'Copter Attack Wins COLOMB BECHAR, Nov. 25 (LTD Twenty-one rebels were reported killed and four captured yesterday when Foreign Legionnaires swooped down from the skies in helicopters to mop up a band of Moslems who tried to cross the frontier from Morocco. Observers said the rebels were stepping up activities to show their strength as a prelude to the United Nations debate on the Algerian war. 'Back to Farm, K' TEHRAN, Nov 25 (UW Soviet Premier Nikita Khrushchev should go back to plowing his Ukranian fields and stop telling other statesmen what to do, Prime Minister Manouchern Eghbal suggested yesterday. Eghbal was commenting on a Moscow Radio charge that he was "a political failure who ought to return to the practice of medicine." Eghbal said in his view Khrushchev was a failure and ought to return to farming.

Top Star of Year Hollywood; Nov. 25-topb Actress Doris Day was named top female star of the year today by the Allied States Association of Motion Picture i Exhibitors. Actor kock Hudson was named yesterday top male star by the group. The awards were made on the basis of a secret poll taken among the exhibitor group's membership. rrhe Late Word KARACHI, Nov.

25-UH-Pakistan has accepted an apology from the Oxford University Press and a pasted-in correction, and lifted its ban on the Oxford Dictionary. Offending copies of the latest edition said Pakistan is part of India. Hearst to Drop N.Y. Guild Suit NEW YORK, Nov. 25 (CPS An attorney for Hearst Consolidated Publications, said 'today the firm's New York libel suit against the American Newspaper Guild will be dropped.

A new suit involving the same charges was filed in Washington yesterday. The publishing organization had asked $3,100,000 damages in the New York ction, claim ing that the Guild had pub lished libelous and injurious Miemenu in circulating a false report of a forthcoming merger between Hearst New York Journal-American and the Scripps-Howard New York world-Telegram and Sun. The Washington suit filed yesterday asks $6,000,000 fa damages. Raymond McCauley. a Hearst attorney, said today the previous action will be withdrawn.

School Honor Roll SAN LEANDRO, Nov. 25 A total cf 137 students have been placed on the honor roll of San Leandro High School The low senior clais won top honors with 59 students attaining quafyirg grades. Wathingten at 1 Dth EBMUD in Water Battle With State Continued from Page 1 supplies for the metropolitan area. Deputy Atty. Gea James Sanderson called to the wit ness stand Dr.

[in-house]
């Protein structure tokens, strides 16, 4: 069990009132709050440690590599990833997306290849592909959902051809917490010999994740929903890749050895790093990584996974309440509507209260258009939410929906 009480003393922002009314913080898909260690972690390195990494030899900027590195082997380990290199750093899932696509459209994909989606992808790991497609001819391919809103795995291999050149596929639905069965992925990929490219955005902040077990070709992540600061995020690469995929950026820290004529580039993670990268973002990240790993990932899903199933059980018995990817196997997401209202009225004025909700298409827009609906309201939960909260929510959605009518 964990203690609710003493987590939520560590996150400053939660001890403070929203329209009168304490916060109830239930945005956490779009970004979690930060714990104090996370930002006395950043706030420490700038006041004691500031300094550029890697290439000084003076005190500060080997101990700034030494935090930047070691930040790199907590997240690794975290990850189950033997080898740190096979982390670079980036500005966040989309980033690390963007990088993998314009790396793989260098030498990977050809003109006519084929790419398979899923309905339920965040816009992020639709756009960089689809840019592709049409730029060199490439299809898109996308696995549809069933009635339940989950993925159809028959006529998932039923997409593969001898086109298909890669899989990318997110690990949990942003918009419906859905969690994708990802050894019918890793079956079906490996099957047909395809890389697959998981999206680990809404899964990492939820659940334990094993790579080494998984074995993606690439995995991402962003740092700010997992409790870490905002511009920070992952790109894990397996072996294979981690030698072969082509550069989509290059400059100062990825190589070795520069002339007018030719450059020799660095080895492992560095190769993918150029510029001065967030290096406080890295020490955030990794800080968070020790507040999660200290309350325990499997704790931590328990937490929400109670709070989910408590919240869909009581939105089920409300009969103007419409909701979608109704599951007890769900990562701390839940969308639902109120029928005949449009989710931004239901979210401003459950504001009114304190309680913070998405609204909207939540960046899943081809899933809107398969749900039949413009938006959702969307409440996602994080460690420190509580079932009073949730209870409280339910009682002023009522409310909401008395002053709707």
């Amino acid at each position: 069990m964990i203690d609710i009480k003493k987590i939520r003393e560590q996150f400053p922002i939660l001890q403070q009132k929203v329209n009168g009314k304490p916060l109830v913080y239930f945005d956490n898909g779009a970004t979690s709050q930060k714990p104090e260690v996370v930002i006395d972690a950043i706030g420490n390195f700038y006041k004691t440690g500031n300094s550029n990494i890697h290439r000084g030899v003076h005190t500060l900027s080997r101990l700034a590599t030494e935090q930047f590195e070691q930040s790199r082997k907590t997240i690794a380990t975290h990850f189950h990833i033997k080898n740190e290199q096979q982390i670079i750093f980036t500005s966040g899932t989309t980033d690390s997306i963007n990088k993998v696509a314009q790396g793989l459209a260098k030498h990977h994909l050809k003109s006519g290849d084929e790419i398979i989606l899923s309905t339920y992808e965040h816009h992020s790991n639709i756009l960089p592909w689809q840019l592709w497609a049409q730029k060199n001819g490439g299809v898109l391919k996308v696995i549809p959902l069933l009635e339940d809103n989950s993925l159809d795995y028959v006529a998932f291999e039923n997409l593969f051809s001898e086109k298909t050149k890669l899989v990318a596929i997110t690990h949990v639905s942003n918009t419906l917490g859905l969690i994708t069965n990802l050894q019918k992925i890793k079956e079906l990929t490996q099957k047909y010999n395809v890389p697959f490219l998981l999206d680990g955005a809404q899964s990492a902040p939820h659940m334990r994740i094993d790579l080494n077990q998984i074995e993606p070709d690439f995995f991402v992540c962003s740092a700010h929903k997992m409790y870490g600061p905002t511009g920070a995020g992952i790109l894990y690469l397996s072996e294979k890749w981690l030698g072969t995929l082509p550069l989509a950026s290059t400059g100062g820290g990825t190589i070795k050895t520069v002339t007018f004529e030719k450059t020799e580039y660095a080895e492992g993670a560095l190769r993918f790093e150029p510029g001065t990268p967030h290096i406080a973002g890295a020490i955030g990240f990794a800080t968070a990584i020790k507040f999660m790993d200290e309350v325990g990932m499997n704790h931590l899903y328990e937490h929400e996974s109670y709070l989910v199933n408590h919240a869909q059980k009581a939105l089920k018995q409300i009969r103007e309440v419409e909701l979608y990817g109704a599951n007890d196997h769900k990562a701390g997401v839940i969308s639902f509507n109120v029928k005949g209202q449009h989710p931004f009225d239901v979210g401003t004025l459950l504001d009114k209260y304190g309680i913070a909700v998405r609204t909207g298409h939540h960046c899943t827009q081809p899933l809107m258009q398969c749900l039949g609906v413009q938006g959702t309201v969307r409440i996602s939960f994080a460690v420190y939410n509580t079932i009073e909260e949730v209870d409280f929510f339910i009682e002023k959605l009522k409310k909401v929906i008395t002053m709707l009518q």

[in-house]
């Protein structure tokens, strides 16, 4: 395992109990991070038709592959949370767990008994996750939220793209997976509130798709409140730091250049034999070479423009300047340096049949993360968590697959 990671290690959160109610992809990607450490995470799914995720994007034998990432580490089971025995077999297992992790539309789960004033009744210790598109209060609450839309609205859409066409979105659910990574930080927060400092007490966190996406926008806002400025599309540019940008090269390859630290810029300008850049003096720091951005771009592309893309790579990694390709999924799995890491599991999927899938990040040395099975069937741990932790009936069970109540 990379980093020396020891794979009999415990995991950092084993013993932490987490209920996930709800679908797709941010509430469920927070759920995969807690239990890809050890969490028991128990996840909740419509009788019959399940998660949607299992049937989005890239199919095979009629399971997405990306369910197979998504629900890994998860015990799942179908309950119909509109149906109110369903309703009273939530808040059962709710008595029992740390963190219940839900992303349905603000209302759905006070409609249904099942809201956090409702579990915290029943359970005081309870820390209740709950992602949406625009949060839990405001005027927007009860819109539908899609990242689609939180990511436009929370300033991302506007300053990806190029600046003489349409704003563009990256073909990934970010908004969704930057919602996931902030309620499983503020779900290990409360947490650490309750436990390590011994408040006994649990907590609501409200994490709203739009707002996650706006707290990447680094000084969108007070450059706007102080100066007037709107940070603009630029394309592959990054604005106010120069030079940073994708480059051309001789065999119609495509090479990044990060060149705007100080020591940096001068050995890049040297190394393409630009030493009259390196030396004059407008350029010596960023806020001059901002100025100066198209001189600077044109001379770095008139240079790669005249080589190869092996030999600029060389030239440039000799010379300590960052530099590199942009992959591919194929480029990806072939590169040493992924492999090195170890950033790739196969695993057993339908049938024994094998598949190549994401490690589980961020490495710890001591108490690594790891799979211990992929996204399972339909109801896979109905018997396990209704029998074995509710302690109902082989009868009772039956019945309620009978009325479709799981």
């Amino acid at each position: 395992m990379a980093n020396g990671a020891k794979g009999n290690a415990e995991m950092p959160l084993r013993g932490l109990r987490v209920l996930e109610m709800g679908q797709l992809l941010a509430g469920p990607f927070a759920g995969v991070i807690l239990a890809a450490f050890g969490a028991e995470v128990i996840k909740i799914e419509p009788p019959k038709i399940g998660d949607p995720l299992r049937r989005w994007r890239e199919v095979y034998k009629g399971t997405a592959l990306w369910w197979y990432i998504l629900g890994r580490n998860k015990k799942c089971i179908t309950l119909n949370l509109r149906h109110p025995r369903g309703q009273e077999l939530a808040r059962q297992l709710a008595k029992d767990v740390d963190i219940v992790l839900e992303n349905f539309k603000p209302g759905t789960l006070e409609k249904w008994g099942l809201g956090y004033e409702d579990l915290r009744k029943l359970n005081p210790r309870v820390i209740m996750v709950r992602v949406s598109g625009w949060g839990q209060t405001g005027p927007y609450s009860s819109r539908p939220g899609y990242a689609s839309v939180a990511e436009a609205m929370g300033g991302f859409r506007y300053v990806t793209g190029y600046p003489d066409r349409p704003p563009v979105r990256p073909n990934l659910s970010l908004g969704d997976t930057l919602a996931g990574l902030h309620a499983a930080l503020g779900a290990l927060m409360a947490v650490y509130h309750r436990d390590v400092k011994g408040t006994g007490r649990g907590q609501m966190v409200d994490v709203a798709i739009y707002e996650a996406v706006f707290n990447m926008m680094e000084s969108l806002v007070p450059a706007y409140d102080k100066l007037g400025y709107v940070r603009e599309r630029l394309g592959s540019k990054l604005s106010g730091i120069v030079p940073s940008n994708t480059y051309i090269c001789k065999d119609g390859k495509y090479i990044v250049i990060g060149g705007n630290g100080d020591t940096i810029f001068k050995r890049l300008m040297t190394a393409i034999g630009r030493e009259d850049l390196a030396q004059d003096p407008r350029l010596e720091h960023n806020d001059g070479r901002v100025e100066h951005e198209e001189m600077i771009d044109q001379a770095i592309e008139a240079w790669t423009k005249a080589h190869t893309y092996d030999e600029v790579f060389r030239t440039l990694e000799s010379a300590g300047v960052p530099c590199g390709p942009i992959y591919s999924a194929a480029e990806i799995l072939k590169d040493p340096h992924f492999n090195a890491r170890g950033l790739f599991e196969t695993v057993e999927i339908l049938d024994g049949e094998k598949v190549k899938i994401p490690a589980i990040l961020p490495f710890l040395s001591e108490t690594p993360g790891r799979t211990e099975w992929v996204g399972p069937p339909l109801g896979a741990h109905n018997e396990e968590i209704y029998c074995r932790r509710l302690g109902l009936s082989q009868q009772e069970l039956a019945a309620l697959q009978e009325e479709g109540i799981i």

Ray K. Linsley, head of the Stanford University civil engineering department Wrle had prepared a sftidy of water supply for fisheries on the -Mokelumne, in cluding three alternates for water to EBMUD. Harold Raines, EBMUD attorney, moved to block the testimony and Linsley's report, declaring "Fish and Game is trying to open up the whole question which was decided in fiie district's favor in 1956." Board Chairman Kent Silver-thorne reserved a ruling on Raines' motion and called a Afterward he said the hearing would be continued later and said that probably it would resume in February or March. Board member R. P.

Rowe said of the Fish and Game alternates, "I am not certain the board can consider such a suggestion since it woul4 be telling the district to change its plans." EBMUD GOAL EBMUD is fighting to preserve rights it won in 1956 to an additional 125,000,000 gallons of water daily "from the Mokelumne. jFish and Game officials the State to force EBMUD to let certain amounts of. water frorii Pardee reservoir and proposed new dams on the Mokelumne flow freely to preserve and enhance the downstream fishery. A department spokesman also wants EBMUD to build a fish hatchery when it builds tin the Mokelumne. The agency wants the utility to provide channel improvements below tlie dam.

The twin project would cost an estimated 0,000,000. The argument revolves around a condition attached to tJie 1956 decision which gave tie water rights to EBMUD alter a 10-year dispute with Amador, Calaveras and San Jpaquin couties was resolved. IJTALEMATE REACHED IThe condition was that EBMUD agree with the Fish and Game Department on the amount' of water to be released for fish. Negotiations resulted in a stalemate. Now the board must decide.

tBMUD asked that the restrictive condition be lifted. Fish experts argued yesterday that EBMUD plans would virtually choke off the spawning runs of salmon and steel-head and wipe out sports fishing in the Mokelumne. William E. Warne, department director, said water development plans must provide for fish and wildlife resources for future generations. OiilaBjJiiiTrUiunt KtAV-s tortiT WVT LOCALLY CONTROLLED PAILY Suprcwi Sid San rrancuc Br IiUblh4 Fkrmry iU ir4 Herrber Amvricaa NrwtMpW Gutter Wtb Audit BurtM Tor MrtropoJilMI 0lnd.